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plan-it-yourself cars and other predictions


January 1, 1999



PASADENA, Calif.-- "These days, almost every car is safe, reliable and performs well," Gregory Brew said. "Now, the trick is to provide that extra little something that creates attachment to an inanimate object."

 When Mr. Brew speaks, Detroit -- and Stuttgart and Tokyo -- listen. As the assistant chairman of the transportation design department at the elite Art Center College of Design here, he is training the 20-something students who are expected to come up with the next big things in cars -- the future equivalents of the Chrysler minivan, the Mazda Miata and the Jeep Grand Cherokee, vehicles that captured the hearts and wallets of a generation.

 The talent, empowered by computer-aided design and emboldened by the anything-goes spirit of pop culture, is certainly out there. There is only one catch, Mr. Brew suggested: With basic transportation needs largely sated and manufacturing technology giving auto makers the flexibility of short-order cooks, car design is entering an era of "creative anarchy" in which individual customers have as much say about what their vehicles look like as the designers.

 Back up a minute. By most measures this is a golden age for car design. Prodded by global competition, the garish, unreliable land yachts of the 1970's have morphed into the durable, luxurious people movers of the 1990's, whose significant shortcoming is their bland sheet metal. Family sedans tend to look like Toyota Camrys and compacts look like Honda Civics and sport utilities aspire to be Ford Explorers. 990101cars_1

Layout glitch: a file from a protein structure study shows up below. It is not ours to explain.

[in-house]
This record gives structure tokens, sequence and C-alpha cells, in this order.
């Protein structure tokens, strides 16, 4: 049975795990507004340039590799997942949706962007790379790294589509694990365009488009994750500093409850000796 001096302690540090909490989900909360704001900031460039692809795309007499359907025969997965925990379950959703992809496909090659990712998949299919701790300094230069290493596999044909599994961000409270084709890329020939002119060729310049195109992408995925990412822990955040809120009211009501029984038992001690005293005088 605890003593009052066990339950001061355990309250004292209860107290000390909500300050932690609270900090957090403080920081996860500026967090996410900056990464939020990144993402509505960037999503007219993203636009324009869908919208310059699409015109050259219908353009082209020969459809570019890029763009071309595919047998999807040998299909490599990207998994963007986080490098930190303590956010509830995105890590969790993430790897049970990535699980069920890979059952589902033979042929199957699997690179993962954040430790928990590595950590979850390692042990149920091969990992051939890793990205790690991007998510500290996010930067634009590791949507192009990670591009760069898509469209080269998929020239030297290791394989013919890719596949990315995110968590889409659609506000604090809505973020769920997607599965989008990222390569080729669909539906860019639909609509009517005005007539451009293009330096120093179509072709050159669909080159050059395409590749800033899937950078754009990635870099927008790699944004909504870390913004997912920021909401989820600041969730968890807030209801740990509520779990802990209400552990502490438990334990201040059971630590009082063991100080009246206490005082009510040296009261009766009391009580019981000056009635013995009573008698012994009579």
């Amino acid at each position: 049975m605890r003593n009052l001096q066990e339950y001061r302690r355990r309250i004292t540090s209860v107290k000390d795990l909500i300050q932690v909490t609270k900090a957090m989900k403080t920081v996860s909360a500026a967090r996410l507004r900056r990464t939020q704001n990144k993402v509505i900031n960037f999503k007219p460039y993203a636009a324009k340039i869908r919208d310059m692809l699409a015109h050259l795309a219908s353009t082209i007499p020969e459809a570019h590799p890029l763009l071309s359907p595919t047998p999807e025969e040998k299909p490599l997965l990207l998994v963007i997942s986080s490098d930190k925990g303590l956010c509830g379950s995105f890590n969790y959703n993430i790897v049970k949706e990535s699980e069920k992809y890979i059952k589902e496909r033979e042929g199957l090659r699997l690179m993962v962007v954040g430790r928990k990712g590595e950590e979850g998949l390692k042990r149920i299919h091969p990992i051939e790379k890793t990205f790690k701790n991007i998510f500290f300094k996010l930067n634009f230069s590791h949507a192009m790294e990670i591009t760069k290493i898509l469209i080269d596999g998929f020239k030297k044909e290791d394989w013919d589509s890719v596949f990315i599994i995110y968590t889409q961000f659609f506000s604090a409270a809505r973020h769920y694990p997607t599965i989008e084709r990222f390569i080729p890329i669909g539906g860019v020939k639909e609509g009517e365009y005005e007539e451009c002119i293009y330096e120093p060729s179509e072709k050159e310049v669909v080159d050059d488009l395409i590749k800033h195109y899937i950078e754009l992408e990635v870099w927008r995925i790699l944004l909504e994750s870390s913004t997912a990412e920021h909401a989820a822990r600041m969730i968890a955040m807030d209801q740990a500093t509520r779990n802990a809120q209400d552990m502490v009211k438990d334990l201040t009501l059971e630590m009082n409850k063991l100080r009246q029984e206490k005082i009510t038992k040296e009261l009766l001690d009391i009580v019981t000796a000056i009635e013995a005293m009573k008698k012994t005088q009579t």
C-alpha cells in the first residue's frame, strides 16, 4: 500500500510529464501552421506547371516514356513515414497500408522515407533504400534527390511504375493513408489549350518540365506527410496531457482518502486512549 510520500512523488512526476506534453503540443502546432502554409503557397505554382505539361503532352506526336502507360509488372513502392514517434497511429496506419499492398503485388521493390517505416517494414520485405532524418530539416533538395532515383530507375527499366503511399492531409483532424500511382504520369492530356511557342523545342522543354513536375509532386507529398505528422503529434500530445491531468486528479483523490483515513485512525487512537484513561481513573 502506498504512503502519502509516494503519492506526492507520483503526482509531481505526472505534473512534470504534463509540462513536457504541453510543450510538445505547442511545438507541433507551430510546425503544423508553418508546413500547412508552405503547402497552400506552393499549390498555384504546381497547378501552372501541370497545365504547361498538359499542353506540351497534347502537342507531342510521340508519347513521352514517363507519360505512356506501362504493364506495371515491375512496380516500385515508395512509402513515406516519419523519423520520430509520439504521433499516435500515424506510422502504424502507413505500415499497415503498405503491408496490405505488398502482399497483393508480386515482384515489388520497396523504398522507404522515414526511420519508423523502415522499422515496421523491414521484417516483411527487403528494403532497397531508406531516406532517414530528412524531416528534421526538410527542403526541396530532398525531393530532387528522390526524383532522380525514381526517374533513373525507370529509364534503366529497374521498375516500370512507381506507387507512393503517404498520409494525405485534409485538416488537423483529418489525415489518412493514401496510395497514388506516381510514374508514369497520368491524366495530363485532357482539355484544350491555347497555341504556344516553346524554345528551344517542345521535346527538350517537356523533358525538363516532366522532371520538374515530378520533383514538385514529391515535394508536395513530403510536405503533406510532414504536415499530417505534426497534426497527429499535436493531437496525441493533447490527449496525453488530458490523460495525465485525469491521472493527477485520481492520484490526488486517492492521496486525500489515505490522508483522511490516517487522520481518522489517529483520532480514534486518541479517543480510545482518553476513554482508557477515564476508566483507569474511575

Even this tendency to conformity seems to be self-correcting, though, as European auto makers, hard-pressed to compete on cost, are distinguishing their products with provocative designs. Enter the New Beetle, the Mercedes M-Class sport utility, the Audi TT coupe, the BMW M Coupe. Equally impressive, but not seen on this side of the Atlantic, are the elegant Alfa Romeo 156 sport sedan, the high-tech Mercedes-Benz A-Class micro-van, the playful Renault Twingo subcompact, the buglike Fiat Multiplia.

 This enthusiasm for arresting design has hardly been spent. Soon to make a splash are two products from Mercedes-Benz: the superluxurious Maybach and, on European roads, the eight-foot-long Smart city car. Meanwhile, radical chic is trickling down to budget-priced cars as Ford keeps pressing out its sharply creased New Edge look and Volkswagen completes its curvaceous lineup with a new Jetta.

 What comes next? One safe prediction is that eye-catching colors and unusual materials will proliferate. The New Beetle's imaginative use of textured plastic and tropical dashboard lighting, Audi's use of brushed aluminum interior fittings (which accent the all-aluminum body of the Audi A8) and the Mercedes SLK230's electric-orange leather interior represent the wave of the near future. With auto makers depending ever more on distinctive design to defend high-margin niche markets, parts suppliers must bend to the demand for variety. "If we ask for headlights that are two feet wide and two inches high, we'll get them," said Mr. Brew, who moonlights as a senior designer for BMW.